Fu and Longhurst collected samples of cerebral spinal fluid and delivered drugs to block a receptor they thought might be mediating the response to the electroacupuncture while they stimulated the hypertensive rats at acupoints P 5-6. Electroacupuncture was effective in preventing 50% of the gastric distension-induced increase in blood pressure and caused a decline in the neurotransmitter GABA in the ventral IPAG (vIPAG), a brain region whose activation has been shown to lower blood pressure. Administration of AM251, a drug that blocks the cannabinoid type 1 receptor, to the vIPAG prevented the electroacupuncture-induced decline in GABA. AM251 did not, however, alter blood pressure and the investigators do not appear to have used it in combination with their gastric distension technique.
So, what’s the point Isis? While the authors do not quite seal the deal, defining a specific causative link between the cannabinoid type 1 receptor, GABA, blood pressure, and electroacupuncture, they provide compelling evidence that electroacupuncture causes discrete biochemical changes in a region of the brain responsible for lowering blood pressure.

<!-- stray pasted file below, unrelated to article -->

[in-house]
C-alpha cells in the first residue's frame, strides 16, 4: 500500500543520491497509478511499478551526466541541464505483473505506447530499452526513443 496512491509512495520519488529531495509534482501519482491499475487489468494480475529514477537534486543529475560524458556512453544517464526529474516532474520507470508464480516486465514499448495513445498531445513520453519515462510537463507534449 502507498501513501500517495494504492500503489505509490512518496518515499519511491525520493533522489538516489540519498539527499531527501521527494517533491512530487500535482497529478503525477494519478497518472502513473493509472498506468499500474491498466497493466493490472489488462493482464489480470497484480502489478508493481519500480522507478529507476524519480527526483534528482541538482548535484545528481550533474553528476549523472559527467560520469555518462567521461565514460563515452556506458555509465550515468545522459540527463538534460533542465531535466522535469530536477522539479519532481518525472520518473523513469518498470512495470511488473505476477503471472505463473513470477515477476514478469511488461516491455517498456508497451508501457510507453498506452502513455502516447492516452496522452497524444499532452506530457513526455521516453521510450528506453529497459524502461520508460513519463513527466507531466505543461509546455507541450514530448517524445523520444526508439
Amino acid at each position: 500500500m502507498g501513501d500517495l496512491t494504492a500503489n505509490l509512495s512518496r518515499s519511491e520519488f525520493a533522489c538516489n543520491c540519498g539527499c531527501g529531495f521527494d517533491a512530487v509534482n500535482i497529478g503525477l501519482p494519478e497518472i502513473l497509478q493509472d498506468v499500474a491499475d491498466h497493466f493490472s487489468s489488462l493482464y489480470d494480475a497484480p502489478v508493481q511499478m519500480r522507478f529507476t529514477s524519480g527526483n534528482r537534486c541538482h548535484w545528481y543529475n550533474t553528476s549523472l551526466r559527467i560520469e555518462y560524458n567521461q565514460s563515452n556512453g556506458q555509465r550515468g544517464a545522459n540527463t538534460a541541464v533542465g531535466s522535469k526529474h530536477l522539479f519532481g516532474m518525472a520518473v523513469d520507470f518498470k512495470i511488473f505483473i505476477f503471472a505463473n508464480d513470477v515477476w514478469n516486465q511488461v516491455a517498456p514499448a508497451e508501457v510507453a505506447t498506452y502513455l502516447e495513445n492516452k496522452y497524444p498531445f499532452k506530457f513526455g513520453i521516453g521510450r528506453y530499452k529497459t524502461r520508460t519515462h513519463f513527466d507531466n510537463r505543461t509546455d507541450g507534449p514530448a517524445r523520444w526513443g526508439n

Actually, what the authors in reality showed (probably) is that stimulating the median nerve near the P5-6 acupuncture points with a weak electrical current blunted the increase in blood pressure caused by gastric distension and that blocking the canniboid type 1 receptor prevented the stimulation of the median nerve from lowering blood pressure. I’m a stickler for nomenclature when it comes to these things, and that’s how the results of this study should have been represented. The reason I’m a stickler for nomenclature is because, as I mentioned in the introduction, “rebranding” various science-based treatments and appropriating them as somehow “alternative” is how CAMsters operate. (Just look how they’ve appropriated diet and exercise, if you don’t believe me.) In any case, I can think of one obvious control that wasn’t done that should have been done, namely ablation of the median nerve well proximal to the P5-P6 acupuncture points. If ablation of the median nerve prevents the effect of electroacupuncture, that would nail it as far as stimulation of the median nerve being the mechanism by which the observed effect of electrical stimulation.